Officials with St. Norbert Abbey released this statement to Action 2 News late Tuesday afternoon regarding Kaul’s news conference:
St. Norbert Abbey joined the Attorney General on Monday in a meeting during which he talked about a review of historical abuse cases dating back over fifty years. The Attorney General spoke to representatives of the five Wisconsin dioceses as well as other Religious Orders. The Abbey takes the issue of sexual abuse of minors seriously and has put in place many policies, prevention and education correctives over the past twenty years. In 2019, the Abbey made public the names of members who had substantiated allegations and in 2021 added two names based on new allegations. An independent review board continues to examine every allegation brought forward to the Abbey. These allegations are also reported to law enforcement. The Abbey is currently undergoing an independent review of its files by the firm of Defenbaugh & Associates, Inc. of Kaufman, Texas. This review will continue until its completion in five to six months. The Attorney General’s office will be outlining additional specific guidelines soon. St. Norbert Abbey looks forward to reviewing this process.
Brown County District Attorney David Lasee said his office will work with the state and survivors on possible prosecution for offenders.
“I look forward to collaborating with the attorney general’s office and with survivors to coordinate criminal prosecutions where that’s possible, but also to coordinate allowing victims to be heard and connected with services,” Lasee said.
Survivors say they they know it is hard to come forward, but it is necessary to report abuse so it doesn’t continue and happen to other children.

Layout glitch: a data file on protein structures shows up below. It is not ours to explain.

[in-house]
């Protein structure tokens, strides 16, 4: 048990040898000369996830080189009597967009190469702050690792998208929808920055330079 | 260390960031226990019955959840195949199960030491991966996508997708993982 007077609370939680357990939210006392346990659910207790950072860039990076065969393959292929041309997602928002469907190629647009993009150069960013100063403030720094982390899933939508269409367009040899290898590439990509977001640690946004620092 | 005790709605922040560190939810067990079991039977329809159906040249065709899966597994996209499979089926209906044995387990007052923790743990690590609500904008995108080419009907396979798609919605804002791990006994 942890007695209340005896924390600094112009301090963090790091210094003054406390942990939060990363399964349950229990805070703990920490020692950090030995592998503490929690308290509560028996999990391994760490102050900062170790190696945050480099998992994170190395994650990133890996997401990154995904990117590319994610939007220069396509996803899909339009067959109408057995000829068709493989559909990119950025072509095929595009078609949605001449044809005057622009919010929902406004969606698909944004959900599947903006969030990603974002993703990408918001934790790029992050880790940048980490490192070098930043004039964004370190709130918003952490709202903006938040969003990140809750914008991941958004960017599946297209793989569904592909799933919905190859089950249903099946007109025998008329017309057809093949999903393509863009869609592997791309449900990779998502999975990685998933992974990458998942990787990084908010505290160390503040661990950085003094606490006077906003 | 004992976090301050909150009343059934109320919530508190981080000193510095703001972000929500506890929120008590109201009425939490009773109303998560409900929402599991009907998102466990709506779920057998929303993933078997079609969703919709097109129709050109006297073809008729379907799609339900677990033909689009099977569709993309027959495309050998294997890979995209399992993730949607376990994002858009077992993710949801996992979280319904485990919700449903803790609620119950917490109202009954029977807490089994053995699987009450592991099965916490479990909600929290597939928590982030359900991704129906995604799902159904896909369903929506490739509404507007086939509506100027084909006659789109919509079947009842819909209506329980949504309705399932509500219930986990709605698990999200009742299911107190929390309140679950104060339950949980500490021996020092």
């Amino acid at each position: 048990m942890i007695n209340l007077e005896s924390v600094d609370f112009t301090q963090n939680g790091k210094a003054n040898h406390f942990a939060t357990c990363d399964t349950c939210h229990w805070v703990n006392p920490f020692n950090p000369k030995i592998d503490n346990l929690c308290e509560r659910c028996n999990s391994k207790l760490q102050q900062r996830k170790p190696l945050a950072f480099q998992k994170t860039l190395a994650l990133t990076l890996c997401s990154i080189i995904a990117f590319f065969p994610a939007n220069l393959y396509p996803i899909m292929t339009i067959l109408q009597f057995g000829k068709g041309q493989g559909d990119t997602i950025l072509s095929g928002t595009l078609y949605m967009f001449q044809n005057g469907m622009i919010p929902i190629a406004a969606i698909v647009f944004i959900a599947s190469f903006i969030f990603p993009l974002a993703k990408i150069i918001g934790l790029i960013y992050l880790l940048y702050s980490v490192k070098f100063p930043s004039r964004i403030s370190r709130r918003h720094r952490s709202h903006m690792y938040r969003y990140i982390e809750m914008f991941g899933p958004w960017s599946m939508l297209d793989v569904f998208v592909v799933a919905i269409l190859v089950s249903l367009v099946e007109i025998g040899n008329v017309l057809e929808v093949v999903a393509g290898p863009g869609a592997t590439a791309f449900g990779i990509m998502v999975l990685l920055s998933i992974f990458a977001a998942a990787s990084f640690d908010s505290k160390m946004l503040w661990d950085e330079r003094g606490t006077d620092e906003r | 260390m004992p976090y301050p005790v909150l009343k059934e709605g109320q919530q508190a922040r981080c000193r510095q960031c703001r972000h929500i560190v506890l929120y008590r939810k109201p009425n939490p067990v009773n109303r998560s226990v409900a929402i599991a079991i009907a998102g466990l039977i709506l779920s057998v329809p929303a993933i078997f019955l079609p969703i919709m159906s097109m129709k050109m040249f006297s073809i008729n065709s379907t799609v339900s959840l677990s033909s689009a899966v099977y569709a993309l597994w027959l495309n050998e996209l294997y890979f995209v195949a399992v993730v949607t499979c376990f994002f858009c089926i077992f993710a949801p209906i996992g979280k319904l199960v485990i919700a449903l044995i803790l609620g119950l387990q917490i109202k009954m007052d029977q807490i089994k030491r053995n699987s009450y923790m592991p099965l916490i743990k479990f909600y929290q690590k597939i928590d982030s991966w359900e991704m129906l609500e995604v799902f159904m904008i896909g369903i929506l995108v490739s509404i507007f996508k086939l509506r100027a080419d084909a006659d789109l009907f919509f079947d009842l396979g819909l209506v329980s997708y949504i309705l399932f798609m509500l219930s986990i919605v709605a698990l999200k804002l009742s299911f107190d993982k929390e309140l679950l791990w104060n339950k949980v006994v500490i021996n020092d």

“I know many of you have gone through this before. You’ve gone to the church. You’ve gone to the police. You’ve gone to therapists. I know how difficult it’s going to be for many of you to come forward again. I want you to know, this time it’s different. Because this time, it’s confidential, it’s safe, and you have information. Right now, what these prosecutors need is evidence. They need evidence, they need witnesses, they need proof,” said Isely.
The DOJ has been in contact with the five Catholic Dioceses in Wisconsin and religious orders with priests to “discuss next steps.” The Green Bay Catholic Diocese released this statement in response to the Attorney General’s announcement:
“The Diocese of Green Bay, along with other Catholic dioceses and religious orders in Wisconsin, participated in the Attorney General’s conference call on Monday, April 26. We understand that this is a review of past cases and does not imply that there are any new allegations against active priests or deacons in the Green Bay Diocese. At this point, we have not received any formal written request from the AG’s office. Once we receive such a request, the diocese will review and respond appropriately at that time.
“We wish to emphasize that the Diocese of Green Bay remains dedicated to the protection of children and vulnerable adults. The diocese has, over the past several decades, implemented a variety of tools to ensure the safety of every person in the diocese, including background checks, rigorous safe environment training and education, mandatory reporting mechanisms and outreach to survivors of abuse. As part of this effort, in the fall of 2018, the diocese engaged an independent investigative firm to conduct an outside review of the files of all diocesan priests and deacons. Their review led to the release of our list of clergy with substantiated allegations of sexual abuse of a minor in January 2019. We will continue to walk with victims/survivors in their process of healing.”
If you are ever in a time of crisis, you can call the National Suicide Prevention Lifeline at 1-800-273-8255.